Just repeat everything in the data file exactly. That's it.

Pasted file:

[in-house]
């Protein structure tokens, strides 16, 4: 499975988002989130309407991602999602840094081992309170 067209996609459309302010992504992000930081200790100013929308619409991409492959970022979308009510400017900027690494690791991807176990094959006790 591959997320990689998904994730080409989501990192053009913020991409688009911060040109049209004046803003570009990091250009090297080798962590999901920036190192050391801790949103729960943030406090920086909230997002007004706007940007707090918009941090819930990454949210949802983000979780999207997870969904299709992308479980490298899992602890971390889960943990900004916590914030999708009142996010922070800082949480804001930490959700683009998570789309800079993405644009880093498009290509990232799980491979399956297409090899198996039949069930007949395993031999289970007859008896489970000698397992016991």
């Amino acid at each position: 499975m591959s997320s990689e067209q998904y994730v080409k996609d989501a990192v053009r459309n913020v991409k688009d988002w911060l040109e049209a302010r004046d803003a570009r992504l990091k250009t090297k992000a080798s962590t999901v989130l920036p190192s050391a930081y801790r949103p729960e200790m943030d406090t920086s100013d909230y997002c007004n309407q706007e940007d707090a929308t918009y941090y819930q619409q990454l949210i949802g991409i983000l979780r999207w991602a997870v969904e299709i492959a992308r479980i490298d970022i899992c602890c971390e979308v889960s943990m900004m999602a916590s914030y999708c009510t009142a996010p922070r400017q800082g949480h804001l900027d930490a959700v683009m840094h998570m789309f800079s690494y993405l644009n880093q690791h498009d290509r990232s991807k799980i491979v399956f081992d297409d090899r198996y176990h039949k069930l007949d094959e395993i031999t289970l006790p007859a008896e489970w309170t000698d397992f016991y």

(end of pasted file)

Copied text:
[in-house]
């Protein structure tokens, strides 16, 4: 499975988002989130309407991602999602840094081992309170 067209996609459309302010992504992000930081200790100013929308619409991409492959970022979308009510400017900027690494690791991807176990094959006790 591959997320990689998904994730080409989501990192053009913020991409688009911060040109049209004046803003570009990091250009090297080798962590999901920036190192050391801790949103729960943030406090920086909230997002007004706007940007707090918009941090819930990454949210949802983000979780999207997870969904299709992308479980490298899992602890971390889960943990900004916590914030999708009142996010922070800082949480804001930490959700683009998570789309800079993405644009880093498009290509990232799980491979399956297409090899198996039949069930007949395993031999289970007859008896489970000698397992016991």
């Amino acid at each position: 499975m591959s997320s990689e067209q998904y994730v080409k996609d989501a990192v053009r459309n913020v991409k688009d988002w911060l040109e049209a302010r004046d803003a570009r992504l990091k250009t090297k992000a080798s962590t999901v989130l920036p190192s050391a930081y801790r949103p729960e200790m943030d406090t920086s100013d909230y997002c007004n309407q706007e940007d707090a929308t918009y941090y819930q619409q990454l949210i949802g991409i983000l979780r999207w991602a997870v969904e299709i492959a992308r479980i490298d970022i899992c602890c971390e979308v889960s943990m900004m999602a916590s914030y999708c009510t009142a996010p922070r400017q800082g949480h804001l900027d930490a959700v683009m840094h998570m789309f800079s690494y993405l644009n880093q690791h498009d290509r990232s991807k799980i491979v399956f081992d297409d090899r198996y176990h039949k069930l007949d094959e395993i031999t289970l006790p007859a008896e489970w309170t000698d397992f016991y």